Palm oil climbed for a fourth day, poised for the biggest weekly gain since February, as a weaker ringgit increased prospects for exports from Malaysia, the world’s second-largest producer.
The contract for delivery in October rose as much as 0.6 percent to 2,273 ringgit ($698) on the Bursa Malaysia Derivatives and ended the morning session at 2,271 ringgit. Futures are set for a 4 percent gain this week, rebounding from the lowest price since October 2009 reached on July 26.
Palm oil shipments from Malaysia gained 5.3 percent to 1.39 million tons in July from a month earlier, according to SGS (Malaysia) Sdn. This compares with a 24 percent drop in the first half of the month and a 6 percent decline in the first 25 days of July, SGS estimates show. The ringgit headed for its biggest weekly loss in more than a month after Fitch Ratings lowered Malaysia’s credit outlook to negative.
“The weaker ringgit coupled with a stronger exports data toward the last few days of the month boosted sentiment and suggested that lower prices have been successful in attracting demand,” said Ivy Ng, an analyst at CIMB Investment Bank Bhd., by phone from Kuala Lumpur. “The trend is cautious. Production in August may drop a bit as workers may be taking some time off for the holidays, but come September there are concerns that production may pick up again.”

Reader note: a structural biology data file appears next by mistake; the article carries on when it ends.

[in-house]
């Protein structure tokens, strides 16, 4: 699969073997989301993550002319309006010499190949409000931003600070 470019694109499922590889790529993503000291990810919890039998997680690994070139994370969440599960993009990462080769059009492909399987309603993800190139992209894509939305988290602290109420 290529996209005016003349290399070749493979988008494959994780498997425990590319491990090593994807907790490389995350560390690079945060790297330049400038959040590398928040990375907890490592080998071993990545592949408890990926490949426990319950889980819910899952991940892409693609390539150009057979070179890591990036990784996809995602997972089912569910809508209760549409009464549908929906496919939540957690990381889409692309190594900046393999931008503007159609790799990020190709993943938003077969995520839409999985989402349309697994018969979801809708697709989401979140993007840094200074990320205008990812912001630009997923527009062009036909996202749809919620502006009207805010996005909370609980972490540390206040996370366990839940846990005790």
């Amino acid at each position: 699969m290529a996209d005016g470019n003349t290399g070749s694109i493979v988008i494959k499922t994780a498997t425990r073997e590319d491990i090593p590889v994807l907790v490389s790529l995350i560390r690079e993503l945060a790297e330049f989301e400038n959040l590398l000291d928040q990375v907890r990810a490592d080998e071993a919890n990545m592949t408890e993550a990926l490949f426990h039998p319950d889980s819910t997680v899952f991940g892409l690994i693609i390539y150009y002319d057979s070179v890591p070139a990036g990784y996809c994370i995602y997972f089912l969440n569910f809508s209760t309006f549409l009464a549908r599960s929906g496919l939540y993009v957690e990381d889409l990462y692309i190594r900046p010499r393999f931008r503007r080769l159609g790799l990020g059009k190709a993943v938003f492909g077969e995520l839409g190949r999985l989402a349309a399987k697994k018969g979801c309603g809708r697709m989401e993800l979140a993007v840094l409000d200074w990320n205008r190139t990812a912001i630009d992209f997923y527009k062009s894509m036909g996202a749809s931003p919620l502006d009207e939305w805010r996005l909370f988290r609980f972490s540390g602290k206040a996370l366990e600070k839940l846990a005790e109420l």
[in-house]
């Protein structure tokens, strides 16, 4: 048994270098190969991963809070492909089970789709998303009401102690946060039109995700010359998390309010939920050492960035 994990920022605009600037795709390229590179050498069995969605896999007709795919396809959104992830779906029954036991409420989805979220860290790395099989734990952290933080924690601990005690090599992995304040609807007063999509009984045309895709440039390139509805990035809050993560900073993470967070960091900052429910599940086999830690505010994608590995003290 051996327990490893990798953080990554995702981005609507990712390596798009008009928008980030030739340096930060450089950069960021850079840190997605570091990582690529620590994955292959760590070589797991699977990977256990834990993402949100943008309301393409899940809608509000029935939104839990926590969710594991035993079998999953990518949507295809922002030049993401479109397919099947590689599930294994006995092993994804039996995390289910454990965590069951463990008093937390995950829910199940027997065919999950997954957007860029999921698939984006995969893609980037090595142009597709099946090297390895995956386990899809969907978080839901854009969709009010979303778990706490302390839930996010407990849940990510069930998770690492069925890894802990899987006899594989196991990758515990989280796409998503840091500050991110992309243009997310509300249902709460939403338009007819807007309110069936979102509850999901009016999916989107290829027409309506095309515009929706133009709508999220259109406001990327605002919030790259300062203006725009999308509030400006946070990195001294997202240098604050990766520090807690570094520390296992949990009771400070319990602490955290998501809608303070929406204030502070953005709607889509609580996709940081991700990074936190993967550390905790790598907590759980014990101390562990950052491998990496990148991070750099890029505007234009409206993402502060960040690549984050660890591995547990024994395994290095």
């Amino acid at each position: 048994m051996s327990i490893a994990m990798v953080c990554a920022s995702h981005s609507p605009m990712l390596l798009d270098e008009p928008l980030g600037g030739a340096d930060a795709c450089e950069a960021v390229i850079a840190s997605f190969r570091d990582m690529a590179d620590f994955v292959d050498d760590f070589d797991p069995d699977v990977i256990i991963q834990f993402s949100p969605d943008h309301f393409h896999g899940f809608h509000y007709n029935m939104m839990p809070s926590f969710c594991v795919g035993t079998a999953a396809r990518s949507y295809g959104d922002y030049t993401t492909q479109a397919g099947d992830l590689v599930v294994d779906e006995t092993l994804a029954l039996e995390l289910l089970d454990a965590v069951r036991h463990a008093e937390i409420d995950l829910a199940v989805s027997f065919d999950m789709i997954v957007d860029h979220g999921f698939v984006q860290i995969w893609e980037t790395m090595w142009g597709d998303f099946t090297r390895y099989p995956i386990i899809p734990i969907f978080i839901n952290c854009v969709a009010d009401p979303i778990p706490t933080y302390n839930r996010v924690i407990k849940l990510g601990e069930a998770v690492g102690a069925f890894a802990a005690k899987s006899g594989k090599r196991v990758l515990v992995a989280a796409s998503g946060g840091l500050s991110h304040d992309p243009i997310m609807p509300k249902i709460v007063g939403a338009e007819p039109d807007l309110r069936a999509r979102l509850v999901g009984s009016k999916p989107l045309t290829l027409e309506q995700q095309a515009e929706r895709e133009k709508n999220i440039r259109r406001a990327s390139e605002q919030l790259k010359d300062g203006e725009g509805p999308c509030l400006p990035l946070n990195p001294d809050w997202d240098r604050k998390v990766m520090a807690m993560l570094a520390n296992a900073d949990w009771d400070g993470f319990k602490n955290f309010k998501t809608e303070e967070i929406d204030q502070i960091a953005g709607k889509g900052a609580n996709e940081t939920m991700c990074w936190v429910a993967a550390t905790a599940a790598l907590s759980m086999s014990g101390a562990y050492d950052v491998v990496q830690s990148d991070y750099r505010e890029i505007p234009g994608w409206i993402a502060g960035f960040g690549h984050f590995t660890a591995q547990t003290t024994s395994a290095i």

Indonesian markets are closed the whole of next week, while Malaysia will be shut on Aug. 8 and 9 for Eid holidays.
Soybean oil for delivery in December advanced 0.6 percent to 43.16 cents a pound on the Chicago Board of Trade. Soybeans for November gained 0.5 percent to $11.985 a bushel.
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